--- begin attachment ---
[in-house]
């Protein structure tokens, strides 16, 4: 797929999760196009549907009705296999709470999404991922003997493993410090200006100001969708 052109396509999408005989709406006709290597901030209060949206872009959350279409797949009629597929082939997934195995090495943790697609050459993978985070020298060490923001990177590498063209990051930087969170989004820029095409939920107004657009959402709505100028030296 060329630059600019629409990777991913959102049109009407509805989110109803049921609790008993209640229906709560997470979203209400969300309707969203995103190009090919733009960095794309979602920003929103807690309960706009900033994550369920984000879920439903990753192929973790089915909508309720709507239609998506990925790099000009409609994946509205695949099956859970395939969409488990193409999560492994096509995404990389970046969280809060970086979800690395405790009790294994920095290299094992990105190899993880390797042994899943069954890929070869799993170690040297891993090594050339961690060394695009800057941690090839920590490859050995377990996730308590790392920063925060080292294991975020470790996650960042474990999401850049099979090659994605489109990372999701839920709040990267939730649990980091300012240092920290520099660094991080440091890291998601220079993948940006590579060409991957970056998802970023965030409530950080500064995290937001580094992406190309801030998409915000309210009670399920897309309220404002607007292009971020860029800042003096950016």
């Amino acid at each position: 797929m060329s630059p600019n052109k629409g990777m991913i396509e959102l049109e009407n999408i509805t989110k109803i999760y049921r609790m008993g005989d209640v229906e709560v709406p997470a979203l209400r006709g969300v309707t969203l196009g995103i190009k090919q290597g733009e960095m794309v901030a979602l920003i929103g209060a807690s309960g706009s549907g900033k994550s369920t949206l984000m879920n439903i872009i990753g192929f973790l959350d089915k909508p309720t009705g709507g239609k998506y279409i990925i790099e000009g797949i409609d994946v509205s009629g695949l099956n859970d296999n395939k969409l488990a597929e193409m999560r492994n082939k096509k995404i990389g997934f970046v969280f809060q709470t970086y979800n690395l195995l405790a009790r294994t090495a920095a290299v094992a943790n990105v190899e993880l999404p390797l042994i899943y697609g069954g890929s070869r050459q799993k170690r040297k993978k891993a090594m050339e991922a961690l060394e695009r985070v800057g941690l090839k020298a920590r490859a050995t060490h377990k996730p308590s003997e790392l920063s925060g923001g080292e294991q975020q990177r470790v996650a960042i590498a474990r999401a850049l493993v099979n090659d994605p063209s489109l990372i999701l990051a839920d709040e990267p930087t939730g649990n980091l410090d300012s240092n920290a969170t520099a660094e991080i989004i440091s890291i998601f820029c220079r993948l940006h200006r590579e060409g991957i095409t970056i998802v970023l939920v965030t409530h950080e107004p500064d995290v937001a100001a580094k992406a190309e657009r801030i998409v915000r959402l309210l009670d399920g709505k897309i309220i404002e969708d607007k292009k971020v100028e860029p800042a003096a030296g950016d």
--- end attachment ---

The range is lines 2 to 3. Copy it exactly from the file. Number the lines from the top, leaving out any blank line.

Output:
């Protein structure tokens, strides 16, 4: 797929999760196009549907009705296999709470999404991922003997493993410090200006100001969708 052109396509999408005989709406006709290597901030209060949206872009959350279409797949009629597929082939997934195995090495943790697609050459993978985070020298060490923001990177590498063209990051930087969170989004820029095409939920107004657009959402709505100028030296 060329630059600019629409990777991913959102049109009407509805989110109803049921609790008993209640229906709560997470979203209400969300309707969203995103190009090919733009960095794309979602920003929103807690309960706009900033994550369920984000879920439903990753192929973790089915909508309720709507239609998506990925790099000009409609994946509205695949099956859970395939969409488990193409999560492994096509995404990389970046969280809060970086979800690395405790009790294994920095290299094992990105190899993880390797042994899943069954890929070869799993170690040297891993090594050339961690060394695009800057941690090839920590490859050995377990996730308590790392920063925060080292294991975020470790996650960042474990999401850049099979090659994605489109990372999701839920709040990267939730649990980091300012240092920290520099660094991080440091890291998601220079993948940006590579060409991957970056998802970023965030409530950080500064995290937001580094992406190309801030998409915000309210009670399920897309309220404002607007292009971020860029800042003096950016």
């Amino acid at each position: 797929m060329s630059p600019n052109k629409g990777m991913i396509e959102l049109e009407n999408i509805t989110k109803i999760y049921r609790m008993g005989d209640v229906e709560v709406p997470a979203l209400r006709g969300v309707t969203l196009g995103i190009k090919q290597g733009e960095m794309v901030a979602l920003i929103g209060a807690s309960g706009s549907g900033k994550s369920t949206l984000m879920n439903i872009i990753g192929f973790l959350d089915k909508p309720t009705g709507g239609k998506y279409i990925i790099e000009g797949i409609d994946v509205s009629g695949l099956n859970d296999n395939k969409l488990a597929e193409m999560r492994n082939k096509k995404i990389g997934f970046v969280f809060q709470t970086y979800n690395l195995l405790a009790r294994t090495a920095a290299v094992a943790n990105v190899e993880l999404p390797l042994i899943y697609g069954g890929s070869r050459q799993k170690r040297k993978k891993a090594m050339e991922a961690l060394e695009r985070v800057g941690l090839k020298a920590r490859a050995t060490h377990k996730p308590s003997e790392l920063s925060g923001g080292e294991q975020q990177r470790v996650a960042i590498a474990r999401a850049l493993v099979n090659d994605p063209s489109l990372i999701l990051a839920d709040e990267p930087t939730g649990n980091l410090d300012s240092n920290a969170t520099a660094e991080i989004i440091s890291i998601f820029c220079r993948l940006h200006r590579e060409g991957i095409t970056i998802v970023l939920v965030t409530h950080e107004p500064d995290v937001a100001a580094k992406a190309e657009r801030i998409v915000r959402l309210l009670d399920g709505k897309i309220i404002e969708d607007k292009k971020v100028e860029p800042a003096a030296g950016d």